This about sums up the real history of Thanksgiving. Yes, Jeff Jeffries made that sound funny. We pay attention when it makes us laugh. That said, this is the story that should be repeated at every Thanksgiving table. We are all immigrants, Native American’s are not. They deserve our profound apology and better respect than …
Tag: Native Americans
Dec 05 2016
The US Army Corps of Engineers denied the final easement the Dakota Access Pipeline (DAPL) that would have allowed Energy Transfer Partners to drill under the Missouri River endangering the water and desecrating Native American burial grounds. The Army Corps of Engineers will not grant the permit for the Dakota Access pipeline to drill under …
Oct 08 2012
Illegal immigration in America started on October 12, 1492 when Christopher Columbus bumped into an island in the Bahamas thinking he found the western route to India. We all know how that turned out.
The history of the treatment of Native Americans by the illegal immigrants from Europe is abominable and continues to this day. Of the over 500 treaties the United States government signed with Native American tribes, the government has broken or violated every one. That’s quite a foreign policy record.
Twenty-two years ago South Dakota renamed the second Monday in October Native American Day in honor of the indigenous people who suffered near-annihilation after Columbus opened doors to the New World. This is how Native Americans commemorate the day:
Diana King is an enrolled member of the White Earth Indian Nation in northern Minnesota. For the last 12 years, she has taught at the Waubun High School, which is located on a reservation. “Columbus Day is a chance to teach about who we once were, what has become of us since Europeans arrived on our shores and who we are today – a struggling but surviving people,” King says.
Each October, King creates a bulletin board that illustrates a rich display of indigenous life on the American continents circa 1492.[..]
“I want teachers to teach more about Indian civilization just like they do with Egyptian or European history,” she says. “Our … history did not begin with Christopher Columbus.” [..]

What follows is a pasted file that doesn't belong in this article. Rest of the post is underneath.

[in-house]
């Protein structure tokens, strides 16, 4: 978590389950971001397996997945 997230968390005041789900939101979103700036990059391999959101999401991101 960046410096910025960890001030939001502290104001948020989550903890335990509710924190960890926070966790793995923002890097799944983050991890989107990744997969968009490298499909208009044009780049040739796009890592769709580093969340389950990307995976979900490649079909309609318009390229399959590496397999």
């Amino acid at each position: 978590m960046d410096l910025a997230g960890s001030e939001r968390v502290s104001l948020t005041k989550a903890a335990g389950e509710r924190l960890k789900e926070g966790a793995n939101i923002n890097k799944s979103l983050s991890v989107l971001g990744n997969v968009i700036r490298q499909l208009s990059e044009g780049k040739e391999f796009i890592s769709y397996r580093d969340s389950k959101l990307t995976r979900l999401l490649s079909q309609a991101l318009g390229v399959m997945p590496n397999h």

“Even though 70 percent of our students are Native, most of our teachers are non-Indian,” she says. “When I started here there were no Ojibwe language classes and there was no after-school program for Native students. Working with teachers to help educate them about our students about their culture and the issues they face living on the reservation is critical to promoting success.” [..]
“We should have been wiped out,” she says. “It’s a miracle Native people still exist. I have never liked the word ‘conquered.’ We are still here after 500 years. And maybe every time Columbus Day comes around, we should rethink who the real heroes are: the explorer or the survivors?”
Also from Democracy Now!, Amy Goodman interviews Native American Activist Dennis Banks who shared his experiences and view about this day:
On “Columbus Day” – known to many as Indigenous Peoples Day – we’re joined by Dennis Banks, a legendary Native American activist from the Ojibwe Tribe. In 1968, he co-founded the American Indian Movement. A year later, he took part in the occupation of Alcatraz Island in California. In 1972, he assisted in AIM’s “Trail of Broken Treaties,” a caravan of numerous activist groups across the United States to Washington, D.C., to call attention to the plight of Native Americans. That same year, AIM took over the Bureau of Indian Affairs building in Washington, D.C. In early 1973, AIM members took over and occupied Wounded Knee on the Pine Ridge Indian Reservation for 71 days, which some have come to call Wounded Knee II. Earlier this year, he led a cross-country walk from Alcatraz to Washington calling for the release of imprisoned Native American activist Leonard Peltier. Banks shares his thoughts about Columbus Day, the U.S. treatment of American Indians, and his own story of growing up in the BIA boarding school system.